High Availability – A walkthrough of new Mule 3.4 features


When we started working on the Mule High Availability () solution we wanted to create the simplest and most complete ESB HA solution out there. With Mule 3.4 we have further enhanced the capabilities of the Mule HA solution. In this blog post we would like to share with you some details about some of the the following highlight HA features of Mule 3.4:

  • Dynamic Scale Out
  • Unicast Cluster Discovery
  • Distributed Locking
  • Concurrent File Processing

Dynamic Scale Out

scale out
The size of a Mule must often vary in time so as to adjust to the different request throughputs. Since it can be difficult to predict request throughput peaks, it is possible that an application’s load grows more than can be handled by the initial size of a Mule HA cluster. This is where Mule 3.4’s dynamic scale-out capabilities comes into play. With the Mule 3.4 release, the Mule Management Console (MMC) can be used to add new Mule nodes to a cluster dynamically. This means that you won’t have to disband your cluster or even shut it down. All you need to do is to use the MMC console, make a few clicks, and your are done: You have scaled out your application in matter of minutes.

Unicast Cluster Discovery

In order to coordinate a cluster, each node must be able to communicate with one another. By default, Mule nodes use a multicast protocol to discover new Mule cluster members. This makes the creation of a cluster really easy. However, for security and performance reasons, the multicast protocol is sometimes disabled by IT. To address this issue, Mule 3.4 clusters can be also created without multicast. This is done by statically defining the URI of each Mule node within a Mule cluster’s configuration file.

Distributed Locking

In order to manage concurrent access to resources within a cluster, we have built a lock factory that custom components (such as custom transformers and DevKit built components) can access programmatically. To keep things simple, locks created through Mule’s lock factory will work seamlessly on a single server as well as in a cluster so that you don’t have to worry about your deployment model.

Let’s see a short example that illustrates how this feature can be used. Let’s say that we have an http service and we want to keep count of how many times it was executed. This service is deployed in a clustered environment so not only the service can be executed concurrently but also it can be executed in different servers at the same time.

Using an object store is the way to share information between cluster members so we are going to use this feature to store the service execution counter. The custom component that will keep track of request calls would look like this:


Concurrent File Processing

Prior to the release of Mule 3.4, only one node in a Mule cluster was capable of consuming files. This was so that Mule could guarantee resource access synchronisation. With the benefit of the new Mule 3.4 Distributed Locking feature, we are now able to synchronise file access in an smarter way. As of Mule 3.4, all nodes in a cluster can consume files in parallel. This allows for better performance when processing large files since each node of the cluster can work on a different file at the same time.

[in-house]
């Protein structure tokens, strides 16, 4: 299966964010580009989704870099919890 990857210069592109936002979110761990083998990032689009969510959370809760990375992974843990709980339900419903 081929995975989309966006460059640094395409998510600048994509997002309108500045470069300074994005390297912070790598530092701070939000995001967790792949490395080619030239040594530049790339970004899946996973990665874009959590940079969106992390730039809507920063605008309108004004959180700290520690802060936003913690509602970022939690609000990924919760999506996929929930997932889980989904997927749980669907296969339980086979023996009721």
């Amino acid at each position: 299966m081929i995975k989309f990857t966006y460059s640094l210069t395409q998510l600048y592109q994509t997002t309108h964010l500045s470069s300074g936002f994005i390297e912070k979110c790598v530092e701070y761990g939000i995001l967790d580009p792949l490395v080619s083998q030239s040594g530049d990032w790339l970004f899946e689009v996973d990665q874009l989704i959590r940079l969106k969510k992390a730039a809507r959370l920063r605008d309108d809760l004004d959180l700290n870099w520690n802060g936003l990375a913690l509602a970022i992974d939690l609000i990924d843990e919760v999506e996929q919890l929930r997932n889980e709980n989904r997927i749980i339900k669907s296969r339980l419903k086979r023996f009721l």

Can’t wait to try these features?

If you want to start playing around with the new features described in this blog, you just have to download our Mule HA demo bundle. With this bundle, You can have a Mule cluster up and running in less than 15 minutes. And if there’s a particular feature you want to start using you can refer to the documentation for further details:

We'd love to hear your opinion on this post

5 Responses to “High Availability – A walkthrough of new Mule 3.4 features”

  1. Wonderful article and this is what I am looking for. It would be great if you can describe this with architecture diagram and its components.

    • Hi Siva,

      It would take a full blog or even more to describe HA architecture and its components. I will try to post one about it in the future.


  2. Hi Pablo,

    Great article.

    It would be very helpful, if the RequestCounter example showed additional configurations needed. For instance, how the object store is configured and how a flow would be using the RequestCounter.


  3. Hi Juan,

    How the object store is configured is shown in the initialise method. You need to get a reference to an object store by using the ObjectStoreManager.

    RequestCounter is a MessageProcessor so you can use it in your mule flow configuration as follows:

    <!-- inside a flow, after a message source or another message processor -->
    <custom -processor class="org.mule.example.RequestCounter"/>

    If you want to access the “counter” variable from another MessageProcessor or any other MuleComponent you can do it as follows:
    ObjectStoreManager objectStoreManager = muleContext.getRegistry().get(MuleProperties.OBJECT_STORE_MANAGER);
    objectStore = objectStoreManager.getObjectStore(“request-counter-objecstore”); //returns same object store as in RequestCounter
    int counter = this.objectStore.retrieve(“counter”);


  4. Hi Pablo,

    Regarding Unicast Cluster Discovery, global configuration file can be exchanged to a special central service where each Mule node can register itself in this service on start up.
    Advantage: you don’t have to know where your Mule nodes which is more flexible. Each node knows of each other through this service.